SLIDING DOWN THE BRASS FIREPOLE
There was a swelling of pride in Gator’s dad. His son, in the firehouse, sliding down the brass pole he had come down so many times before. Seeing all the turn out gear below him, Gator Jr. made a few adjustments to his drop and came down right by his Dad. It was an old brick firehouse in the cities. Located just south of ‘The projects’ and ancient by today’s standard.
A ticker tape in the office transmitted where the fire was and there was a very loud bell that rang to awaken the men upstairs and also signal how many alarms the fire was. Two or three rings meant a big one. Gator’s dad was a ‘smoke eater’. Apt nickname as this was way before Scott Air packs. They men just had some sort of filter box and a hose to a mask. Sort of like having a T Shirt on your face at a campfire. Not too effective. Many were the calls late at night to Gator’s home telling them Dad was in hospital again with smoke inhalation.
Like most city men who put their lives on the line, the firemen were hard drinkers. Sometimes they even drank with their brothers in arms, the cops. Rivalry and military barracks demeanor. There was already trouble brewing in the somewhat fashionable stucco home the Gator’s lived in. Jack adored his dad, even though Jack would get ‘whipped’ now and then with a dowel rod from Dad’s basement workshop. Much later in life, Jack realized his Dad loved him too. There were just too many half empty bottles in the joists above the basement shop that helped ease the pain of Dad’s life. One night there was a scream that woke Jack up. Dad had made a mistake with the gate on his table saw and cut off a couple of fingers. Another trip to the hospital for a firefighter. One of Dad’s good friends was a neurosurgeon and Dad got the fingers back. Working.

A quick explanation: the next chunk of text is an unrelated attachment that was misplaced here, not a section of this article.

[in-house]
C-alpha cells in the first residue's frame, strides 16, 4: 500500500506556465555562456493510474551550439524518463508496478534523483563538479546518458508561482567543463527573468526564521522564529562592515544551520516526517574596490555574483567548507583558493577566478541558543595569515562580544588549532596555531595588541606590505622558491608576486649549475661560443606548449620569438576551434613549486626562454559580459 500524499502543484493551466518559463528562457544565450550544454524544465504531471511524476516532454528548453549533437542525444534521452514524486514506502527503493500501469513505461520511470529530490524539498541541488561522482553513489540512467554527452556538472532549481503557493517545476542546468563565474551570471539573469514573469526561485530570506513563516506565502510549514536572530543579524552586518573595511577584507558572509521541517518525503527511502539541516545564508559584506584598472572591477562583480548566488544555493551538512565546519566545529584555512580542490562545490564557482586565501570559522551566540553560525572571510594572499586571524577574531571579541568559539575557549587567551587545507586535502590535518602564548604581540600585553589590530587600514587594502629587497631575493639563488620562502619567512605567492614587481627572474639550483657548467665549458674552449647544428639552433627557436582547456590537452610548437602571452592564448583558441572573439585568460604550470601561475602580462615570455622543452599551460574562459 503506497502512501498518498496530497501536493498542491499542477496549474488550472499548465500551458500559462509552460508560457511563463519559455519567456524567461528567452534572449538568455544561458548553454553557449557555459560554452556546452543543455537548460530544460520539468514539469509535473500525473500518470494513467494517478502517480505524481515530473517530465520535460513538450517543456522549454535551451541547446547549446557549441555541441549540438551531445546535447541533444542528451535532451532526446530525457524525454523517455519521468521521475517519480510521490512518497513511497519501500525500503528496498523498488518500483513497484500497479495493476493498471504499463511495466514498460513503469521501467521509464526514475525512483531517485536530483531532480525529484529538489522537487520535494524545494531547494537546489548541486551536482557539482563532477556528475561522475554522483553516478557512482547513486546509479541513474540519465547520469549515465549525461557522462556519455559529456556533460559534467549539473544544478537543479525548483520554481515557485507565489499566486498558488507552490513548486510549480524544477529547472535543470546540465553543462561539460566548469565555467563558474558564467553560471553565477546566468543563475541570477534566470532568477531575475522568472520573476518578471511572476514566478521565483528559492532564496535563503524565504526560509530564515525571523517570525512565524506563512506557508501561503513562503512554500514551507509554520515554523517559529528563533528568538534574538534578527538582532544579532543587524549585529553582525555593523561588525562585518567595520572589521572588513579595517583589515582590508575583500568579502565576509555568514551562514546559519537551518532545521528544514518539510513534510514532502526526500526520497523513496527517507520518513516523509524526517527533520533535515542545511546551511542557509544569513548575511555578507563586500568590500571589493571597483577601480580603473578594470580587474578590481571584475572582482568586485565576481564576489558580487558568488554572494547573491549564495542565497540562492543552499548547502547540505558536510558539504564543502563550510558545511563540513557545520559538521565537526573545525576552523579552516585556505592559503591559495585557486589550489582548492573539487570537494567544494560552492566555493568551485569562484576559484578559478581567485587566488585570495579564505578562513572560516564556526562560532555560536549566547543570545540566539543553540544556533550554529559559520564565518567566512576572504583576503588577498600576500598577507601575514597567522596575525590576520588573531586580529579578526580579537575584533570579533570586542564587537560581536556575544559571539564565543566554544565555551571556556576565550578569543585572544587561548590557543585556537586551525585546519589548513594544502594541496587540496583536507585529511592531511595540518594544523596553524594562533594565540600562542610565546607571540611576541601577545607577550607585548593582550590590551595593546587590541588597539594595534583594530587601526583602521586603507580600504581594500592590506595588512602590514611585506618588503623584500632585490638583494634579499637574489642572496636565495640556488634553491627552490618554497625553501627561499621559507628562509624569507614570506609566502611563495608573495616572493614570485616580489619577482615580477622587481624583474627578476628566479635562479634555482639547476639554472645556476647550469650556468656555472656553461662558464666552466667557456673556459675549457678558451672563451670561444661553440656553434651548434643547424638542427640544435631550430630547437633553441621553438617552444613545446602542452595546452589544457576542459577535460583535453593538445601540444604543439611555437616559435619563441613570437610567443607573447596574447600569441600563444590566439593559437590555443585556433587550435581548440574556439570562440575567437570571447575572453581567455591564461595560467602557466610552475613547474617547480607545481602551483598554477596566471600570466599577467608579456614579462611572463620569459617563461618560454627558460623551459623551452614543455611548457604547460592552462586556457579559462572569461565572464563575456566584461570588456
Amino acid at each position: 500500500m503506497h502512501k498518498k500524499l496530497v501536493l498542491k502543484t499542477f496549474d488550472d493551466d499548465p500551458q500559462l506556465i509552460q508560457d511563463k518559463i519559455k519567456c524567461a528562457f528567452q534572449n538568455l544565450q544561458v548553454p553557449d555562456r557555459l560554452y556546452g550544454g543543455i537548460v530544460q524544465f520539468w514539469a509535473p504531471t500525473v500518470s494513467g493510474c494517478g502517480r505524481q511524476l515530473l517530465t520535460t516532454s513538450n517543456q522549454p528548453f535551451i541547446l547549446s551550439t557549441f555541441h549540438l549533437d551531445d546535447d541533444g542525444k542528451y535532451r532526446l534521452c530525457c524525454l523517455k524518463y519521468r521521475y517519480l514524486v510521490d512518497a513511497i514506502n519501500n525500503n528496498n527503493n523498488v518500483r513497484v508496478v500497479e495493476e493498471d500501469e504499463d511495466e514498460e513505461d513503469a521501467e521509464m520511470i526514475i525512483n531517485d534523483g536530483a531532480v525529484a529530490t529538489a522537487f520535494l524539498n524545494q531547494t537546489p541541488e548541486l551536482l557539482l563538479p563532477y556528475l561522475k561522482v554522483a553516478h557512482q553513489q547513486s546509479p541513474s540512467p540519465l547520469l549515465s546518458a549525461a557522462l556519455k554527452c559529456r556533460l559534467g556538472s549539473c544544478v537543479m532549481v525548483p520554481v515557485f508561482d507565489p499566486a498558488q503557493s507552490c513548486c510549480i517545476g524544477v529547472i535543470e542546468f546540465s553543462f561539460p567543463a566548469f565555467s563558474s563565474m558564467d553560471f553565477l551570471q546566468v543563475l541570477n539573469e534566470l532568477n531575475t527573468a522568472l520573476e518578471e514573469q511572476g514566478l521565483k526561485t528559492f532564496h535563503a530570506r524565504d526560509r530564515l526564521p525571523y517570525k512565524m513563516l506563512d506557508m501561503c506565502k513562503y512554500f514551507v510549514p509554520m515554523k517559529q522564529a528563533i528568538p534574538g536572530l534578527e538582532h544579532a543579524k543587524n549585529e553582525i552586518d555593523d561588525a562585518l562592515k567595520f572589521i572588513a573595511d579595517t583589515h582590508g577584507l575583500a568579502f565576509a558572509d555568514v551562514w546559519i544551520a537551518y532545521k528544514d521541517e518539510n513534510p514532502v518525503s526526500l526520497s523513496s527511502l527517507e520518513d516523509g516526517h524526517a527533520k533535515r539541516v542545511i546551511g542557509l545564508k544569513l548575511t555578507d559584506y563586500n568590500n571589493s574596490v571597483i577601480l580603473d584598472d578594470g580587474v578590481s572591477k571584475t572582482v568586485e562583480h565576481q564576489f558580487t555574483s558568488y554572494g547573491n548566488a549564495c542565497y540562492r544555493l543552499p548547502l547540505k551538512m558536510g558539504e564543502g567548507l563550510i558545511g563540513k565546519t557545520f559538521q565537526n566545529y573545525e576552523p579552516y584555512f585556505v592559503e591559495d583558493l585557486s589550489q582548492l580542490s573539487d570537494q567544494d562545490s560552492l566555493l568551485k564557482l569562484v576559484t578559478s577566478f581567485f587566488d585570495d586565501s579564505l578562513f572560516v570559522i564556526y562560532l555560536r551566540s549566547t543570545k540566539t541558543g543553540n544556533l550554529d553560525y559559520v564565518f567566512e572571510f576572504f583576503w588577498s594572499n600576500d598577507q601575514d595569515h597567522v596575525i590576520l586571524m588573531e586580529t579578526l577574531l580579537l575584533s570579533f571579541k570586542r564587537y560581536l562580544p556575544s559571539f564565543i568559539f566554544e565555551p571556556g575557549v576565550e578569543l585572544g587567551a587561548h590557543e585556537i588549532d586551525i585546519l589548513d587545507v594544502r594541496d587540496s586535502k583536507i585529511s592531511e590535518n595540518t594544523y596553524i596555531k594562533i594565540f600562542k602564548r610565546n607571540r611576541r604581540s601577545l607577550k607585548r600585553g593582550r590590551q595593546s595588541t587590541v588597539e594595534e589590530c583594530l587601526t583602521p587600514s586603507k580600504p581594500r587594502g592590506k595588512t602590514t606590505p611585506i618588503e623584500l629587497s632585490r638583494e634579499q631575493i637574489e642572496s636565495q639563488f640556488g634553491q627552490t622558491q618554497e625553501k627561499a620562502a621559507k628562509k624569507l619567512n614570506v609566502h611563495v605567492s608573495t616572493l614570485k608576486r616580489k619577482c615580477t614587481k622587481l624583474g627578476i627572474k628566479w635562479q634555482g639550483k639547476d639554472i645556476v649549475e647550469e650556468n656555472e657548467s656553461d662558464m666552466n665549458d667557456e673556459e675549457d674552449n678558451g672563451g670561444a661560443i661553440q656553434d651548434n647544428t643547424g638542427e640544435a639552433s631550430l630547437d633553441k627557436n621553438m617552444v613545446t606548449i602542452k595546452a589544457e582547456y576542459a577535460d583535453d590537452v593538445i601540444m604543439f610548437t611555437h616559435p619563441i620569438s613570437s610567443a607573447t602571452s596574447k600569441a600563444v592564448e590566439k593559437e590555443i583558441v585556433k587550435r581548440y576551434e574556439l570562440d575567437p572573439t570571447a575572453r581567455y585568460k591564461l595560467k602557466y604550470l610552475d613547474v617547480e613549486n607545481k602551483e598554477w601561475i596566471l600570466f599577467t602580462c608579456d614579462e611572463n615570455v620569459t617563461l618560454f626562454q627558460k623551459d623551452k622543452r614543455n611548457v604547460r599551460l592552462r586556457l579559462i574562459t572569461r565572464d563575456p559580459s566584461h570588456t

Gator got into Ham radio rather young, fifth grade. Dad, the old ladder climber, put up a “long wire” from the roof to a tree out on the boulevard. Jack contacted Russia one night and had his room’s south wall covered with QSL cards. Neighbors were a little prickly about the standing waves coming off of the antenna. Their Jackie Gleason program got scrambled. A few semi-polite knocks on the kitchen door from across the street.
Jack and Dad went up north to Wisconsin now and then. They built a cabin on Gull Lake and except for the resort next door, it was the only cabin on the lake. Fishing was pretty good and Jack would row out to the edge of the Lilly pads and using a popper on a fly rod, limit out on big sunfish and paper mouth’s. Twice a day. Lunch and supper. Dad Gator was really good at cleaning and Jack loved the sound of a swirl at the edge of a pad.
Dad taught Jack how to survive a fight and at fourteen succeeded in Knocking Dad out for a minute or two. Special move when grabbed from behind. All in all, Jack and Dad had a good time there in the woods. One time Dad sawed off an end of the ridgepole and it dropped down on Jack’s head. “Are you OK?” Jack was OK.
A few years later, Jack’s mother had an affair with a city fireman that lived nearby. Different firehouse. There was a bit of a battle one night and soon after, Dad came down from upstairs with his suitcase. Jack ran into the bathroom and sobbed. His mother and sister were laughing with joy right outside the door. They didn’t know how much Jack loved his Dad, they didn’t know this imperfect man like Jack did. The other fireman soon moved in and he wasn’t much fun. He smelled odd and didn’t belong in Jack’s life. Never did.
Jack found his Dad out in California after the Navy. Jack was rescuing an old school bus after putting a new piston in the engine. Dad’s neighbor adjusted the valves while it was running and the neighbors in the ritzy neighborhood were not thrilled. Dad was overjoyed to see his son and it went well. It was pretty good. Jack